The Balbo Monument in Chicago, USA
This account of the exploits of a pre-war Italian airman has only a tenuous connection to the Battle but is nevertheless interesting in its own right.
Early combat reports in the Battle period often refer to large formations of German aircraft as a “Balbo”. This was a hangover from 1933 when Mussolini’s Minister of Air, Italo Balbo, planned and executed a display of Italian air strength that impressed the world. It involved building twenty-five specially equipped twin-hulled Savoia-Marchetti SM.55X flying boats and then flying them in formation across Europe, across the Atlantic to the United States, on to the Chicago World’s Fair (landing on Lake Michigan near the fairgrounds) and then back to Rome.
Italo Balbo was born in 1896. He served as an officer during World War I and, after the war, joined the Italian Fascist movement, quickly rising to a leadership position. In 1922, Balbo was one of the quadrumvirate instrumental in bringing Benito Mussolini to power. Mussolini first appointed Balbo as minister of the air force, the Regia Aeronautica, in 1926 despite the fact that Balbo had no previous flying experience. He learned quickly, however, and the flight from Italy to the Century of Progress fair was one of the crowning achievements of his career.
Balbo and the squadron of sea-planes left Italy on June 30, 1933 and arrived in Chicago on July 15 after making several short stops in Canada and elsewhere along the way. Balbo even agreed to carry airmail on the flight, and letters carried on the trip still survive to this day.
In honour of his journey to the Century of Progress, Chicago renamed 7th Street Balbo Drive. However, the street name is not the only lingering reminder of Balbo’s visit. In an additional gesture of generosity, Mussolini plundered a Roman column, dating from the second century A.D., from a portico near the Porta Marina of Ostica Antica, the ancient port city of Rome. The column was shipped to Chicago and erected in front of the Italian pavilion of the Century of Progress fair in 1934, after Balbo’s flight.
Today the Balbo Monument, as it is known, can be found in lonely isolation in Burnham Park, near the lakefront bike trail just east of Soldier Field. The 2,000 year-old column from Ostica Antica stands on a travertine marble base with a fading inscription in both Italian and English. The inscription reads (in translation);
TWENTY CENTURIES OLD
ERECTED ON THE SHORES OF OSTIA
PORT OF IMPERIAL ROME
TO SAFEGUARD THE FORTUNES AND VICTORIES
OF THE ROMAN TRIREMES
FASCIST ITALY BY COMMAND OF BENITO MUSSOLINI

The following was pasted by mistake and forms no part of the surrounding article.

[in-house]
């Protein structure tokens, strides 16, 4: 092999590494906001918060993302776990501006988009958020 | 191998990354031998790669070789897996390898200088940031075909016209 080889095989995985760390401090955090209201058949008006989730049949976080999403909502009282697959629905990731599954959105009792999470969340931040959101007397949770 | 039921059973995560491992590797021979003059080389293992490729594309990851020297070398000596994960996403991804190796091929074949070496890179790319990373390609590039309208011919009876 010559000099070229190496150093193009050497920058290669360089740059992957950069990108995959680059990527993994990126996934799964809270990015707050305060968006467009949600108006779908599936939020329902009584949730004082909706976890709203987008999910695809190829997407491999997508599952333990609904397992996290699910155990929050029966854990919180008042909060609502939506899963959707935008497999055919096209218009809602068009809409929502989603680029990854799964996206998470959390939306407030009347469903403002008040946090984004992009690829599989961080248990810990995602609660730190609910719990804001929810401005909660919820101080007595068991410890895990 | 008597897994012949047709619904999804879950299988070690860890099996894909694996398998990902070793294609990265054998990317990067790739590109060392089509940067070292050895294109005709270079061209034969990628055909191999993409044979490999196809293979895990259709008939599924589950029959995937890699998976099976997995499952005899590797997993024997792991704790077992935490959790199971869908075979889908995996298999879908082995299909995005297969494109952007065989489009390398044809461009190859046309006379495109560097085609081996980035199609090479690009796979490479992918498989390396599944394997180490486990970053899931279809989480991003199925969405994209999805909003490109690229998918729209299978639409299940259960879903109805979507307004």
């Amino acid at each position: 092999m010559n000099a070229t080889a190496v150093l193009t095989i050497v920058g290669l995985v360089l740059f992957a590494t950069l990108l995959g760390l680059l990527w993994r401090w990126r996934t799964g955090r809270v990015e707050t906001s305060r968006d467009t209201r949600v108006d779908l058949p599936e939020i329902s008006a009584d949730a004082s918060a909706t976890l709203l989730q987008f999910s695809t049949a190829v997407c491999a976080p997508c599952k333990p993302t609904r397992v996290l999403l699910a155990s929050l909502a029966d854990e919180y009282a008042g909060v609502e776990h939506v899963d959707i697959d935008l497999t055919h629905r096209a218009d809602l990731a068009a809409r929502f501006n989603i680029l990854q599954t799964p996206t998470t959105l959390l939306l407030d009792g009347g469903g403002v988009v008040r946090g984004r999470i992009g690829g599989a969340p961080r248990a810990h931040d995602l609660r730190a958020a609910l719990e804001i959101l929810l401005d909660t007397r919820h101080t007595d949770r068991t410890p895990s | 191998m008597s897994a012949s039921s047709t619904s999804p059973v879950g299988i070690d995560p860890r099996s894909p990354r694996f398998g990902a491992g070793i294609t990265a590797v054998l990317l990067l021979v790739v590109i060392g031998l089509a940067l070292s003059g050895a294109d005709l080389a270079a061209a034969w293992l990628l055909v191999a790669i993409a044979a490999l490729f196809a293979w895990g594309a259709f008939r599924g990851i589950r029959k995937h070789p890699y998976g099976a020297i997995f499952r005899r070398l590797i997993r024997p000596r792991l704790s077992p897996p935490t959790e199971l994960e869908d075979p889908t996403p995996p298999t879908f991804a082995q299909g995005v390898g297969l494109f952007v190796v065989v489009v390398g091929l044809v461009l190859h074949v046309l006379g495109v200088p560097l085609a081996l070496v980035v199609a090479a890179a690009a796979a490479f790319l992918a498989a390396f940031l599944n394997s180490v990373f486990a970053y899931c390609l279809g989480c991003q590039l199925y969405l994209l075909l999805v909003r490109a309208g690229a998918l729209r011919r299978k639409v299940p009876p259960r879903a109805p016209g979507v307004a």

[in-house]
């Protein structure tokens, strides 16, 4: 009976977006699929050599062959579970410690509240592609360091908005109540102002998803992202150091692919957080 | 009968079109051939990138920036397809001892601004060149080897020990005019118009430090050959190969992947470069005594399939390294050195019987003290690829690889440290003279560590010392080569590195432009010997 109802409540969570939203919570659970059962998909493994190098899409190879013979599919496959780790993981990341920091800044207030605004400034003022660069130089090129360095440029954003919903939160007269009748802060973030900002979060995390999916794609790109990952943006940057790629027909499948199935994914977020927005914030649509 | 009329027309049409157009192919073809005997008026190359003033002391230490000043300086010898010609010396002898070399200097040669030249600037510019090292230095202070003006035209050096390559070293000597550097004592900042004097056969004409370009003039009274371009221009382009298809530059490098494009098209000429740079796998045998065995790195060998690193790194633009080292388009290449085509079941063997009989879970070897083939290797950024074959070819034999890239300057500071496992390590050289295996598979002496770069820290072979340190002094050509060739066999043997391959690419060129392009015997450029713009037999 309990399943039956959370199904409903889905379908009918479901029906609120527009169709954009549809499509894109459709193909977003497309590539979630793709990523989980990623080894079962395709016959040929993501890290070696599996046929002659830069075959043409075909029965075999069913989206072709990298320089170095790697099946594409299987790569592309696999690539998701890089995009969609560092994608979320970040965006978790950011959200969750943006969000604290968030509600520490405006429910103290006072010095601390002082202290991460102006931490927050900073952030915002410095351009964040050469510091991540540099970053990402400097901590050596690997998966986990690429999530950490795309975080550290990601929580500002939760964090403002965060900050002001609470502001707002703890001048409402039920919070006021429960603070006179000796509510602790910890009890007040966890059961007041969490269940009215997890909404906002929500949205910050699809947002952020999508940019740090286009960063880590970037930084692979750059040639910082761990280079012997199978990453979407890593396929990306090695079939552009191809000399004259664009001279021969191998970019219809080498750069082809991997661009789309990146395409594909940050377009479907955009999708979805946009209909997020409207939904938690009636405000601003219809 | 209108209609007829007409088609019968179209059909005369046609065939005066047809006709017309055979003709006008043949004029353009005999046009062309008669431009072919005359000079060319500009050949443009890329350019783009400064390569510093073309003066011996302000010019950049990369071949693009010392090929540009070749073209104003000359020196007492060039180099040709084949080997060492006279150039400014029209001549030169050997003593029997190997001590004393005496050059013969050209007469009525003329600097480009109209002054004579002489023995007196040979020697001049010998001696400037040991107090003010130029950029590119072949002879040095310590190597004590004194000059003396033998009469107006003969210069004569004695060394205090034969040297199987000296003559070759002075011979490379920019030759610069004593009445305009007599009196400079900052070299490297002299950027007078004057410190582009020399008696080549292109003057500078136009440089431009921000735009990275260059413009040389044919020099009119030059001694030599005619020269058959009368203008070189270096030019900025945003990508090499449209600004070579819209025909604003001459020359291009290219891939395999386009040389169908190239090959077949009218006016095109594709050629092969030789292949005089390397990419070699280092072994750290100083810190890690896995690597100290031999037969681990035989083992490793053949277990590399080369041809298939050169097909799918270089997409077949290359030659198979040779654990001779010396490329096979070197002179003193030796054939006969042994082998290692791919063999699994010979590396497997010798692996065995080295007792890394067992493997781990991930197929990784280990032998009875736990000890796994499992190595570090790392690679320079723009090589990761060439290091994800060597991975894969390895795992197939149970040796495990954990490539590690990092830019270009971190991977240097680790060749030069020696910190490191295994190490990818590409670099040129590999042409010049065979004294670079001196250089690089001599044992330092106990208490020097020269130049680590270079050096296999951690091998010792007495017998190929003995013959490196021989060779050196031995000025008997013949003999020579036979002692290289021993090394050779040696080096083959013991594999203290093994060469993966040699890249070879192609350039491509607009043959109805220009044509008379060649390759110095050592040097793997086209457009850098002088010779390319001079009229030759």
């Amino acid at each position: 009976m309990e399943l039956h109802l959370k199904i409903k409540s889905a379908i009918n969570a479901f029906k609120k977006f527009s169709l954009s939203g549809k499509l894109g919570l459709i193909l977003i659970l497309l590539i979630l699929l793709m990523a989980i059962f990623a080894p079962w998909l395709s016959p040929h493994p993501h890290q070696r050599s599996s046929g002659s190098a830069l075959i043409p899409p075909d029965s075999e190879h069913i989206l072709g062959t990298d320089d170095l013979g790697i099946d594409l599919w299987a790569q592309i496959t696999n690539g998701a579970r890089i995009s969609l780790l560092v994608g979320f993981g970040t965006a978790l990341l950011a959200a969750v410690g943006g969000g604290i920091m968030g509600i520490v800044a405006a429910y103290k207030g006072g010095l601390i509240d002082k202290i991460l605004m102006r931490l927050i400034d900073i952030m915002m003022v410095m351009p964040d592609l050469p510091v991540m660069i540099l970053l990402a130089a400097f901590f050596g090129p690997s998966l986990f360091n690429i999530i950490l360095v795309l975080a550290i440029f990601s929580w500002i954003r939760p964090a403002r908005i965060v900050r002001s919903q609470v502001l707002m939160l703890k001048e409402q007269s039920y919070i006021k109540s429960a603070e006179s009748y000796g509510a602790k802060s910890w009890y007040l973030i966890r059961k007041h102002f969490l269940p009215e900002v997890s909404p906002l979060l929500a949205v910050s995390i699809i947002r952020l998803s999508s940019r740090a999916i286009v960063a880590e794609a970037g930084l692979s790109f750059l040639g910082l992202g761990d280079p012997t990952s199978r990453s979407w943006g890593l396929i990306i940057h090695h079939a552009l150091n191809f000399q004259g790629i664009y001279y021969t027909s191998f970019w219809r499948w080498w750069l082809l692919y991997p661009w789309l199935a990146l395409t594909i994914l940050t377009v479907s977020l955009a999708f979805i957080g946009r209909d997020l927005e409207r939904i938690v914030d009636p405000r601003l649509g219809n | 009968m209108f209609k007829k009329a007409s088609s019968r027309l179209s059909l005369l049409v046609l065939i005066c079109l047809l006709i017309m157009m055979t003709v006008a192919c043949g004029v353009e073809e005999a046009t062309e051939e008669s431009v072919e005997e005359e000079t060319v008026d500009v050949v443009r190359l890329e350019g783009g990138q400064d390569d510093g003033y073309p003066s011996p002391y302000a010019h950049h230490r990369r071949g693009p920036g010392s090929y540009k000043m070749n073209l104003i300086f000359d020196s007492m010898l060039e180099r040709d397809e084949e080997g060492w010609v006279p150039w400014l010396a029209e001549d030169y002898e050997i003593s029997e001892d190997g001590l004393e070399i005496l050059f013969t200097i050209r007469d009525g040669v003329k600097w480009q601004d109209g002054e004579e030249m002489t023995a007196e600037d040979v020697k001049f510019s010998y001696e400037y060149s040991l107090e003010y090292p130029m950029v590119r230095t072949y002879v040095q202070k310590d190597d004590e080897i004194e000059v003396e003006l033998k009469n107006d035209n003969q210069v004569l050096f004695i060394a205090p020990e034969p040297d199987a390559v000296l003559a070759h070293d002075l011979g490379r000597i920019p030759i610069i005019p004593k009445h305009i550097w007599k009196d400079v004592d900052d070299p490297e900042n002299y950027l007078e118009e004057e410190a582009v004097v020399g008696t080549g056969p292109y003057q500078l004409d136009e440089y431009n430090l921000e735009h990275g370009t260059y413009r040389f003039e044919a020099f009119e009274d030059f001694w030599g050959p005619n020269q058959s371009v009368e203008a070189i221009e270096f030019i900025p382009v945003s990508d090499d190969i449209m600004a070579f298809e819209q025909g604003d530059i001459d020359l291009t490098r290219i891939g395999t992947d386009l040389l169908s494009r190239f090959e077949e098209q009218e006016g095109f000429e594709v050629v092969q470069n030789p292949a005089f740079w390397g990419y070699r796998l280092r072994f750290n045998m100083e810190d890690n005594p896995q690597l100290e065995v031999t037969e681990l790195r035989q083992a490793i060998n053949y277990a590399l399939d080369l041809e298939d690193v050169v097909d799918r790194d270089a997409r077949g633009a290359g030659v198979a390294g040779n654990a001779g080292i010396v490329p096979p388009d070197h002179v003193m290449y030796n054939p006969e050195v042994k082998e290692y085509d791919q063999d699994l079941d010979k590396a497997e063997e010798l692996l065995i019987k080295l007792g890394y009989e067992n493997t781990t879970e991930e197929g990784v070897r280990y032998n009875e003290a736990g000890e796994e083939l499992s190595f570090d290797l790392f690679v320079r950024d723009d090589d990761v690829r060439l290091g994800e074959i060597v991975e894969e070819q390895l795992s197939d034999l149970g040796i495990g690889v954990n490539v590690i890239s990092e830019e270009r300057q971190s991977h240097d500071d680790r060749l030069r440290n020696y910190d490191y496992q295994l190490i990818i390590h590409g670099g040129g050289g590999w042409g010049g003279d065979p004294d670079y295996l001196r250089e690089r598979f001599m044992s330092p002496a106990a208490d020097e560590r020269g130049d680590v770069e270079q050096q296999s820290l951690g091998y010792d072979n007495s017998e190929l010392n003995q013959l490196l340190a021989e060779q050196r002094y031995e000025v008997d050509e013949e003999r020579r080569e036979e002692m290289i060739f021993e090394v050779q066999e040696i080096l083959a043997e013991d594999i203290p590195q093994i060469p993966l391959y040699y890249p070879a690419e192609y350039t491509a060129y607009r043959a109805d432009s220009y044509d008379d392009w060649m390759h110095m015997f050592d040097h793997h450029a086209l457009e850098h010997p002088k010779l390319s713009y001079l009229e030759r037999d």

PRESENTS TO CHICAGO
EXALTATION SYMBOL MEMORIAL
OF THE ATLANTIC SQUADRON LED BY BALBO
THAT WITH ROMAN DARING FLEW ACROSS THE OCEAN
IN THE ELEVENTH YEAR
OF THE FASCIST ERA
Mussolini appointed Balbo as the governor-general of Libya shortly after Balbo’s triumphant return to Italy from his Chicago flight. He served as Libya’s governor-general until 1940 when, returning from a patrol, his plane was shot down by “friendly fire” near Tobruk, Libya after Balbo supposedly failed to give the correct recognition signal for his plane. He was 44 years old.
(Above) The inscription is now much weathered.
(Above) A stylised Fascist emblem at each corner of the monument.
Fasces: set of rods bound in the form of a bundle which contained an axe. In ancient Rome, the bodyguards of a magistrate carried fasces. The word fasces means “bundle” and refers to the fact that it is a bundle of rods, which surrounded an axe in the middle.
The fasces were a symbol of authority, but the precise meaning is unknown.
In the eighteenth century, the fasces received a second life, when the young United States and republican France started to use ancient Roman symbols. Both were progressive revolutionary nations that imitated the Roman republican constitution.
The use of fasces by the Italian dictator Benito Mussolini is quite another story. In 1921, he called his political movement Fasci di combattimento, fascio being the Italian word for peasant organizations and labor unions. When ‘il Duce’ chose the ancient Roman fasces as symbol of the fascist party, he was at the same time playing with the similarity of the words fascio and fasces, chosing an ancient symbol, and drawing a parallel between fascism and progressive movements of the past.
The Museum of Science and Industry in Chicago holds one and possibly two Battle relics. Spitfire P9306 was sent to 74 Sqn at RAF Hornchurch, marked ‘TRINIDAD’ code ZP-? on 6 July 6 1940. This aircraft claimed 1 Me109 destroyed and 1 damaged when flown by P/O PCF Stevenson on 10th July 1940 and claimed 1 Me110 destroyed over Harwich with Sgt Kirk code ZP-H on 11th August 1940.
They also have Ju87B Stuka which may well have been on action in the Battle before its unit moved to North Africa. It is a Ju87B-2/Trop, Werk Nr 5954, coded A5+HL, of I/StG1. Captured in North Africa in 1941, it was taken to the USA during the war.